Last month, I discussed the assumed orbital period of Nibiru, 3600 years, and how Zecharia Sitchin may have arrived at that figure (1). This included a description of a journey to ‘Olam’ through seven heavens of 500 years each mentioned in a conversation between a heretic and the Jewish savant Rabbi Gamliel. Sitchin may have been influenced by this Hebrew text when he considered the likely orbital period of Nibiru/Marduk, a Planet X body which he described from his reading and interpretation of various ancient Sumerian texts (2).
While I was in Rome with Mrs DarkStar, I took the opportunity to visit many of the wonderful sights that this ancient city has to offer. As you might appreciate, I’m always on the look out for the kind of symbolism that might be associated with the Dark Star. In the pantheon, I spotted this rather ornate fresco, resplendent with star-filled crosses, and a number of winged star symbols. This series of astronomical symbols lies behind a pair of pillars, each one of which is topped with a star of its own. There is thus, pretty clearly, an archaeo-astronomical theme to this series of motifs.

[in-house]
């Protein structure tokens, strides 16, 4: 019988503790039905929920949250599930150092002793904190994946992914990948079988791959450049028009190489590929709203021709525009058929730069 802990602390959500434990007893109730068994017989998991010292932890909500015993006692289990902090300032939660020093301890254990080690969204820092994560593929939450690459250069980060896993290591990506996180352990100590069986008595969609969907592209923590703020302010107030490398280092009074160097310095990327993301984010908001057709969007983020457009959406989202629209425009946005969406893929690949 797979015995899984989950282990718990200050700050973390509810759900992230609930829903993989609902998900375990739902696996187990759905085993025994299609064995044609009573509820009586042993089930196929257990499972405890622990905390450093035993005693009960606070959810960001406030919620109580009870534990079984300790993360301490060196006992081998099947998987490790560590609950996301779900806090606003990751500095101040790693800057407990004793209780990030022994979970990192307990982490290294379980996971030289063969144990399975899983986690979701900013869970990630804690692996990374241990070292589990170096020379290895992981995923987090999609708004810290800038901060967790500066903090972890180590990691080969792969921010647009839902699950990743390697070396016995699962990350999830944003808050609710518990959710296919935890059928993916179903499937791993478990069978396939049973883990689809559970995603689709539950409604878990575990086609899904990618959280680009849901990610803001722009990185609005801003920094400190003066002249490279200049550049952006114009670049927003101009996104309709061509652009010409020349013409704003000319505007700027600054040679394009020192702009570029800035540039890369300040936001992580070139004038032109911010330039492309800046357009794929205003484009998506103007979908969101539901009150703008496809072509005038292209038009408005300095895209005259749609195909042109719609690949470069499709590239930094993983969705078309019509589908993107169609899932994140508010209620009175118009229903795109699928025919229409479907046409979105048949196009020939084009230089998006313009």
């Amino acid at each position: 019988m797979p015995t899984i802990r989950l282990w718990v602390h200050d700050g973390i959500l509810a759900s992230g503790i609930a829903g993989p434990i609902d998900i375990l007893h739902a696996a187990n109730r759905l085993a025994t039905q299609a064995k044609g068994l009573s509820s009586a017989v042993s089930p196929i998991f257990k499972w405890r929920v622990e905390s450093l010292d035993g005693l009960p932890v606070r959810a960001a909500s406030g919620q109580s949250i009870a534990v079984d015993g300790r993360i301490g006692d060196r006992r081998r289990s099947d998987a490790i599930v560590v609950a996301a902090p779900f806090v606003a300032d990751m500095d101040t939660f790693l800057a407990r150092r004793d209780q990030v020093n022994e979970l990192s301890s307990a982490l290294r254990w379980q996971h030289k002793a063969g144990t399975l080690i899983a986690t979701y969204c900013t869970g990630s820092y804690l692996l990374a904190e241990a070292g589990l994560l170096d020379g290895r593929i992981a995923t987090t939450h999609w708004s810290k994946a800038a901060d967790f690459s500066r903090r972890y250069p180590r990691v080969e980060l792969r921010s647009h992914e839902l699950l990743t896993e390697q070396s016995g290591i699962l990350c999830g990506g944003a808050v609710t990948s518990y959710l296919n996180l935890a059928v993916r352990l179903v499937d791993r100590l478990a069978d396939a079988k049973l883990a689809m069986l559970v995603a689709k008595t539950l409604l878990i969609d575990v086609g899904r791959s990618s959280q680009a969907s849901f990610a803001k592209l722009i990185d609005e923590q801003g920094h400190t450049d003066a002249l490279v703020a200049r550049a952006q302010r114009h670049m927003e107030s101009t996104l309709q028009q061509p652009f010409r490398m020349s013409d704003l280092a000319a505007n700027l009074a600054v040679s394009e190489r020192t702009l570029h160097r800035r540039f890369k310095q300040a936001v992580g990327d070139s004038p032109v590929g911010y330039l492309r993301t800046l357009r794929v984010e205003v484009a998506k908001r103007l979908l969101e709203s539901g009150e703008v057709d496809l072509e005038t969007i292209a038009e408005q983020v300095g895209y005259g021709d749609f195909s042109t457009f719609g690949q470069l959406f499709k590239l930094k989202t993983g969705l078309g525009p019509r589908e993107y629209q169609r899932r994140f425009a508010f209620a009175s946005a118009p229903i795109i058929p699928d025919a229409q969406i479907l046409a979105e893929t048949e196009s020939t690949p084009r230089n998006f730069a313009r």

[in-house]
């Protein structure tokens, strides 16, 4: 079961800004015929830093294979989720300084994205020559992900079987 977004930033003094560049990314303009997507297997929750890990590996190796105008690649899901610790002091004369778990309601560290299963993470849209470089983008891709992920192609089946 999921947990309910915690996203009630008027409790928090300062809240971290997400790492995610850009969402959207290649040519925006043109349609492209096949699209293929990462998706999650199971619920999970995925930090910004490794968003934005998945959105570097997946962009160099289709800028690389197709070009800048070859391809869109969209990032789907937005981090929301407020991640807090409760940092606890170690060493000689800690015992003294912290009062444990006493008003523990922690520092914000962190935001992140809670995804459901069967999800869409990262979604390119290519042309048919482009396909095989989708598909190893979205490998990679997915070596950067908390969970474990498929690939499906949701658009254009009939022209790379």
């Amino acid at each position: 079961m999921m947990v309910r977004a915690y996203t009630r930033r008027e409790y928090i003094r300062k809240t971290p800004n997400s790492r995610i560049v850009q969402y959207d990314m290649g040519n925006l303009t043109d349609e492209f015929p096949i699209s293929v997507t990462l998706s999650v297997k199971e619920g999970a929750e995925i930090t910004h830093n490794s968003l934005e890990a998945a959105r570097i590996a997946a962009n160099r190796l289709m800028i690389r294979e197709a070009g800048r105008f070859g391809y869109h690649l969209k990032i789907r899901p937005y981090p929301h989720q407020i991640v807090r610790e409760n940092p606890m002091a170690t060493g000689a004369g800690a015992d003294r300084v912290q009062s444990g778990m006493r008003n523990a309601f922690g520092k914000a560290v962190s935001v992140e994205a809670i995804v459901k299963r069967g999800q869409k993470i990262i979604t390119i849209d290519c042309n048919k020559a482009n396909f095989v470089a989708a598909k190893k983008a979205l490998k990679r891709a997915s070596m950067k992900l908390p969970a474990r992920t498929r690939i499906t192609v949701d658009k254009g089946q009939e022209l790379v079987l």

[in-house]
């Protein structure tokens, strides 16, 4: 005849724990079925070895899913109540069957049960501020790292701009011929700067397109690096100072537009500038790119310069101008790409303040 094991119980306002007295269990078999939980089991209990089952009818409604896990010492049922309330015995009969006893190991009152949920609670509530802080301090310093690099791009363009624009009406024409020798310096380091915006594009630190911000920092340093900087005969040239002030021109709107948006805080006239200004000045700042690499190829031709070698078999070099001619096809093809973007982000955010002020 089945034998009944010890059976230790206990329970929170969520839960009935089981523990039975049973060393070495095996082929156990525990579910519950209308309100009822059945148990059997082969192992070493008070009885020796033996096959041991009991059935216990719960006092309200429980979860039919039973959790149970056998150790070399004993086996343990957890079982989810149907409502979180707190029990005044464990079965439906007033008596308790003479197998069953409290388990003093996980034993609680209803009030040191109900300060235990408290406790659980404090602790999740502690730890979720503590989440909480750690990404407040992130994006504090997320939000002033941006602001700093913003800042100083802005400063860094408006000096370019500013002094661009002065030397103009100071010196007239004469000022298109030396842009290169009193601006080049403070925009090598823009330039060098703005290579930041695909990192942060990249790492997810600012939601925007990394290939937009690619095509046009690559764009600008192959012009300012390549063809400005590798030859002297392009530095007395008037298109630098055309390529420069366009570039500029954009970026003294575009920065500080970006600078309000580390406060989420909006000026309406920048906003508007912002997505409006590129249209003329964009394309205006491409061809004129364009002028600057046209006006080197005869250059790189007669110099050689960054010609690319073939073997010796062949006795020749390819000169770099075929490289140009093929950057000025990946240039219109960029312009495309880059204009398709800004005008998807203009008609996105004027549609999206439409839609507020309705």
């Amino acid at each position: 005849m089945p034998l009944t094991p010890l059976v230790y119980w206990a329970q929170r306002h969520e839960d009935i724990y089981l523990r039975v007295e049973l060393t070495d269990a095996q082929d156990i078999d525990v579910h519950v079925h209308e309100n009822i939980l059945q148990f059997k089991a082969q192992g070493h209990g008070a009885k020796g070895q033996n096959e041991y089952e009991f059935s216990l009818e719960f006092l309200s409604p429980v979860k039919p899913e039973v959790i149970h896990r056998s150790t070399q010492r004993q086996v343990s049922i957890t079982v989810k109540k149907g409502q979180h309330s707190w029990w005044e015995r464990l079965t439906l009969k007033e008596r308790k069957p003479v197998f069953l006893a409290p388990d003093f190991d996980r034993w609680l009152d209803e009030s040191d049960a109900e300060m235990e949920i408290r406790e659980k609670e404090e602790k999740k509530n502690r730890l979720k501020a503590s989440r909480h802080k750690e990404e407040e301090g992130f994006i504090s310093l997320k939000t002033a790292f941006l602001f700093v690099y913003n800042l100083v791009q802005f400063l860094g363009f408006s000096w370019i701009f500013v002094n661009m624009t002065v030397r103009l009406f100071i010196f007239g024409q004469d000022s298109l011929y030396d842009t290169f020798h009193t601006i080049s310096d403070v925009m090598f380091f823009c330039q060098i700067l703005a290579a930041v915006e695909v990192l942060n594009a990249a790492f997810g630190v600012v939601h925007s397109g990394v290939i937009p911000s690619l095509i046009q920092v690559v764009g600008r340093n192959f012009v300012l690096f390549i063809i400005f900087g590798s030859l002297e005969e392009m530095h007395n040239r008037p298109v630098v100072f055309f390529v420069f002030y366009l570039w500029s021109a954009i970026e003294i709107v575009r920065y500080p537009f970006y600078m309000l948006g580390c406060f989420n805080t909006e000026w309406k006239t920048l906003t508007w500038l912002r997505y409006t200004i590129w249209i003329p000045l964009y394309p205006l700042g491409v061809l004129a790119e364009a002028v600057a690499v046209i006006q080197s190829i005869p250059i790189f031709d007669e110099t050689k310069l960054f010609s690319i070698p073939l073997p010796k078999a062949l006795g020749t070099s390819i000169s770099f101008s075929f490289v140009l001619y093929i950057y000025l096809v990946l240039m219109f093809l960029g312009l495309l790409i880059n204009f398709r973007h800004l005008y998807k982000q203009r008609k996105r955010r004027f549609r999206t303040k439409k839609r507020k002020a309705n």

The figure of 3600 is a core component of the late Zecharia Sitchin’s vision and argument for the properties of his Planet X body, Nibiru. The number 3,600 stems from the unusual sexagesimal numbering system used by the Sumerians (1), and was known to them as the sar, or shar in Akkadian. I’ve often wondered why Sitchin decided on this number for the orbital period of Nibiru. Sitchin carefully thought things through before committing his ideas to paper, and such a central tenet of his work had to have something more behind it than an arbitrary choice from a series of important sexagesimal numbers. Aspects of his writings that mesh with this number pertain to:
A week on from Caltech’s announcement, Dr Mike Brown and Dr Konstantin Batygin, the two astrophysicists proposing the existence of their ‘Planet Nine’, sketched out the range of orbits which their object might be moving through, including its all-important approximate perihelion and aphelion positions. Essentially, Brown and Batygin consider the perihelion position of the Planet Nine body to be in a broad region around the zodiacal constellations Scorpius/Sagittarius (R.A. = ~16hrs), whilst the aphelion positionof Planet Nine is likely in the equally broad Orion/Taurus area (R.A. = ~4hrs) (1,2).
Image credit: Caltech